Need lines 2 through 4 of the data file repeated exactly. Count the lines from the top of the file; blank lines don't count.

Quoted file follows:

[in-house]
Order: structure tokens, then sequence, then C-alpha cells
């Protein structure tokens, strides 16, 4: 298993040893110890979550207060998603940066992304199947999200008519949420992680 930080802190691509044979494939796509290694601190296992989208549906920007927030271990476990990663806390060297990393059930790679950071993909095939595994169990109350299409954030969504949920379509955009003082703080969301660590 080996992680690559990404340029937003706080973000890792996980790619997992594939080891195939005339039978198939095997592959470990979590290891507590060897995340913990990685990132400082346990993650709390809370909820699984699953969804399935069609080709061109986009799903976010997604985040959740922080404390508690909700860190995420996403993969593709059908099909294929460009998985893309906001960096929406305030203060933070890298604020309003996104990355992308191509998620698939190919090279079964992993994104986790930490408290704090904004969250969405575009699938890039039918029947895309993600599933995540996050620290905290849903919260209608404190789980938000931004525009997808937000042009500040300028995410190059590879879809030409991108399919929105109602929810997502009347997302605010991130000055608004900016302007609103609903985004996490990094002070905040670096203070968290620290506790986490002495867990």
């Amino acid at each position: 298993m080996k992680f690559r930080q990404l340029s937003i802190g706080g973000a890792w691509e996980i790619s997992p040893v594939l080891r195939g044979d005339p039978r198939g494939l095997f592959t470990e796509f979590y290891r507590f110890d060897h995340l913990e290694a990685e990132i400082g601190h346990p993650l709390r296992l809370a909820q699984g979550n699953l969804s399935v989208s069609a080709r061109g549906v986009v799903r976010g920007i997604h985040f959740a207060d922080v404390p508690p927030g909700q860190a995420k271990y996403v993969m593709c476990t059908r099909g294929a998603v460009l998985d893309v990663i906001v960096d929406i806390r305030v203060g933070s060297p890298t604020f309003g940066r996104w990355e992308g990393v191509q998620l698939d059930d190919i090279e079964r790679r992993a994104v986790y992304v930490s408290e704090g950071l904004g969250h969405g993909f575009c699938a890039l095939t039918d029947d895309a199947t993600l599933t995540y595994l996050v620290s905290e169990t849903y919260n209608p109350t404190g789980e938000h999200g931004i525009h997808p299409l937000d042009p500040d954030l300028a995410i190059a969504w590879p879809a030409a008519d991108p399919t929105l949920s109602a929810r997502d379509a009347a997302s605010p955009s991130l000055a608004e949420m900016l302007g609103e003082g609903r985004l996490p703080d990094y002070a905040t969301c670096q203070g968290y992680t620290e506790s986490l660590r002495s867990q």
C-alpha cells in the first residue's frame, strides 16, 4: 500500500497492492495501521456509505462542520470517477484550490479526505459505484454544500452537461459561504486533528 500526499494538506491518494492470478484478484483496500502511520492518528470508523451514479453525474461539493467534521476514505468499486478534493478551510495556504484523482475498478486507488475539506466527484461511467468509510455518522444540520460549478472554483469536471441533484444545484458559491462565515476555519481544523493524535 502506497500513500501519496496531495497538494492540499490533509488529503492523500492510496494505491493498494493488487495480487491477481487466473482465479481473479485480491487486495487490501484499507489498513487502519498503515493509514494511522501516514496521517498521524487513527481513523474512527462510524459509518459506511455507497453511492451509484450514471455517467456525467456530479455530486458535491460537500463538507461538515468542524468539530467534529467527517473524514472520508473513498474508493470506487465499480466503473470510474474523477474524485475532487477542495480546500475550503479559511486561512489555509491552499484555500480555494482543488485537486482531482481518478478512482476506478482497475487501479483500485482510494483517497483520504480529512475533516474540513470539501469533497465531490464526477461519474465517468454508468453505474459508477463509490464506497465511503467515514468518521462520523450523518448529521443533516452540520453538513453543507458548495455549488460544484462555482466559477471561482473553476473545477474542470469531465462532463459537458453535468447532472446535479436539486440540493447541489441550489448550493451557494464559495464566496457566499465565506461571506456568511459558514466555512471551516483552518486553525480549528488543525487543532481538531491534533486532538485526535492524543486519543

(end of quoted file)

Order: structure tokens, then sequence, then C-alpha cells
């Protein structure tokens, strides 16, 4: 298993040893110890979550207060998603940066992304199947999200008519949420992680 930080802190691509044979494939796509290694601190296992989208549906920007927030271990476990990663806390060297990393059930790679950071993909095939595994169990109350299409954030969504949920379509955009003082703080969301660590 080996992680690559990404340029937003706080973000890792996980790619997992594939080891195939005339039978198939095997592959470990979590290891507590060897995340913990990685990132400082346990993650709390809370909820699984699953969804399935069609080709061109986009799903976010997604985040959740922080404390508690909700860190995420996403993969593709059908099909294929460009998985893309906001960096929406305030203060933070890298604020309003996104990355992308191509998620698939190919090279079964992993994104986790930490408290704090904004969250969405575009699938890039039918029947895309993600599933995540996050620290905290849903919260209608404190789980938000931004525009997808937000042009500040300028995410190059590879879809030409991108399919929105109602929810997502009347997302605010991130000055608004900016302007609103609903985004996490990094002070905040670096203070968290620290506790986490002495867990």
């Amino acid at each position: 298993m080996k992680f690559r930080q990404l340029s937003i802190g706080g973000a890792w691509e996980i790619s997992p040893v594939l080891r195939g044979d005339p039978r198939g494939l095997f592959t470990e796509f979590y290891r507590f110890d060897h995340l913990e290694a990685e990132i400082g601190h346990p993650l709390r296992l809370a909820q699984g979550n699953l969804s399935v989208s069609a080709r061109g549906v986009v799903r976010g920007i997604h985040f959740a207060d922080v404390p508690p927030g909700q860190a995420k271990y996403v993969m593709c476990t059908r099909g294929a998603v460009l998985d893309v990663i906001v960096d929406i806390r305030v203060g933070s060297p890298t604020f309003g940066r996104w990355e992308g990393v191509q998620l698939d059930d190919i090279e079964r790679r992993a994104v986790y992304v930490s408290e704090g950071l904004g969250h969405g993909f575009c699938a890039l095939t039918d029947d895309a199947t993600l599933t995540y595994l996050v620290s905290e169990t849903y919260n209608p109350t404190g789980e938000h999200g931004i525009h997808p299409l937000d042009p500040d954030l300028a995410i190059a969504w590879p879809a030409a008519d991108p399919t929105l949920s109602a929810r997502d379509a009347a997302s605010p955009s991130l000055a608004e949420m900016l302007g609103e003082g609903r985004l996490p703080d990094y002070a905040t969301c670096q203070g968290y992680t620290e506790s986490l660590r002495s867990q």